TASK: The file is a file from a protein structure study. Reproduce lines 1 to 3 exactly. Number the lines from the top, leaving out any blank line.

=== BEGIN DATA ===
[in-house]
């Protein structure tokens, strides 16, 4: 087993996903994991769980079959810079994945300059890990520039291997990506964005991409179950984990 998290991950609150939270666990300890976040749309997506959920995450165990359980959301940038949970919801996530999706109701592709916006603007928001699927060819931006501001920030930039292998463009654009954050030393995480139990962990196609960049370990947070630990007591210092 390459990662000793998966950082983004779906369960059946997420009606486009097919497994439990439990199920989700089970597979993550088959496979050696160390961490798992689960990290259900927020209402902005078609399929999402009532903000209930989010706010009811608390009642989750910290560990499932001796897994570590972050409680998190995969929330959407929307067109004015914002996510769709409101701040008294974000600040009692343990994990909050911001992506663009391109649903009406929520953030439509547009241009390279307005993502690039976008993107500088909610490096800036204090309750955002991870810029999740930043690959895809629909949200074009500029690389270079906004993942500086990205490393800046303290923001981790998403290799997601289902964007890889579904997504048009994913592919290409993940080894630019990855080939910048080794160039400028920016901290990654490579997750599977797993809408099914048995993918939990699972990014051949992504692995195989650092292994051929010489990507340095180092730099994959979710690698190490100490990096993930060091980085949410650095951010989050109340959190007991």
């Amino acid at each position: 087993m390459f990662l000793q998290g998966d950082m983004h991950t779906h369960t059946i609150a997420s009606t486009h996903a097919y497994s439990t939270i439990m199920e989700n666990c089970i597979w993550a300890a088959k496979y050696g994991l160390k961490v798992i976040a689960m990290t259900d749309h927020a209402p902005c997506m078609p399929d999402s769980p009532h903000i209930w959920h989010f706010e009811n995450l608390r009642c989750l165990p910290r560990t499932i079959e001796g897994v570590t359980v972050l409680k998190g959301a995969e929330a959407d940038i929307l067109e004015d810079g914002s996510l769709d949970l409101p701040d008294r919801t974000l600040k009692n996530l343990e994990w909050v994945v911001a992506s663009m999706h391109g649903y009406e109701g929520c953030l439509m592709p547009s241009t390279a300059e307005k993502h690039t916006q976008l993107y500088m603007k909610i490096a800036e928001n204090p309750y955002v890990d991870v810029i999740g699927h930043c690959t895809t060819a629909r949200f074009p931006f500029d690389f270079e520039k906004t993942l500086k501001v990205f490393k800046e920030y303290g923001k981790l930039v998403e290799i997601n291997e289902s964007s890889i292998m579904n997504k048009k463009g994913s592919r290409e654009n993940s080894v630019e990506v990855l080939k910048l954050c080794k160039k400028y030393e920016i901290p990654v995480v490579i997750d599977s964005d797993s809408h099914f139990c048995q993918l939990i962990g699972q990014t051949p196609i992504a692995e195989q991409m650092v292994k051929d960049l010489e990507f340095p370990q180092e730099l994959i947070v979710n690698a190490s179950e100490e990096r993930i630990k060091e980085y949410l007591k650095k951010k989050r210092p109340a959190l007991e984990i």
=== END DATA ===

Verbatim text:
[in-house]
């Protein structure tokens, strides 16, 4: 087993996903994991769980079959810079994945300059890990520039291997990506964005991409179950984990 998290991950609150939270666990300890976040749309997506959920995450165990359980959301940038949970919801996530999706109701592709916006603007928001699927060819931006501001920030930039292998463009654009954050030393995480139990962990196609960049370990947070630990007591210092 390459990662000793998966950082983004779906369960059946997420009606486009097919497994439990439990199920989700089970597979993550088959496979050696160390961490798992689960990290259900927020209402902005078609399929999402009532903000209930989010706010009811608390009642989750910290560990499932001796897994570590972050409680998190995969929330959407929307067109004015914002996510769709409101701040008294974000600040009692343990994990909050911001992506663009391109649903009406929520953030439509547009241009390279307005993502690039976008993107500088909610490096800036204090309750955002991870810029999740930043690959895809629909949200074009500029690389270079906004993942500086990205490393800046303290923001981790998403290799997601289902964007890889579904997504048009994913592919290409993940080894630019990855080939910048080794160039400028920016901290990654490579997750599977797993809408099914048995993918939990699972990014051949992504692995195989650092292994051929010489990507340095180092730099994959979710690698190490100490990096993930060091980085949410650095951010989050109340959190007991």
């Amino acid at each position: 087993m390459f990662l000793q998290g998966d950082m983004h991950t779906h369960t059946i609150a997420s009606t486009h996903a097919y497994s439990t939270i439990m199920e989700n666990c089970i597979w993550a300890a088959k496979y050696g994991l160390k961490v798992i976040a689960m990290t259900d749309h927020a209402p902005c997506m078609p399929d999402s769980p009532h903000i209930w959920h989010f706010e009811n995450l608390r009642c989750l165990p910290r560990t499932i079959e001796g897994v570590t359980v972050l409680k998190g959301a995969e929330a959407d940038i929307l067109e004015d810079g914002s996510l769709d949970l409101p701040d008294r919801t974000l600040k009692n996530l343990e994990w909050v994945v911001a992506s663009m999706h391109g649903y009406e109701g929520c953030l439509m592709p547009s241009t390279a300059e307005k993502h690039t916006q976008l993107y500088m603007k909610i490096a800036e928001n204090p309750y955002v890990d991870v810029i999740g699927h930043c690959t895809t060819a629909r949200f074009p931006f500029d690389f270079e520039k906004t993942l500086k501001v990205f490393k800046e920030y303290g923001k981790l930039v998403e290799i997601n291997e289902s964007s890889i292998m579904n997504k048009k463009g994913s592919r290409e654009n993940s080894v630019e990506v990855l080939k910048l954050c080794k160039k400028y030393e920016i901290p990654v995480v490579i997750d599977s964005d797993s809408h099914f139990c048995q993918l939990i962990g699972q990014t051949p196609i992504a692995e195989q991409m650092v292994k051929d960049l010489e990507f340095p370990q180092e730099l994959i947070v979710n690698a190490s179950e100490e990096r993930i630990k060091e980085y949410l007591k650095k951010k989050r210092p109340a959190l007991e984990i």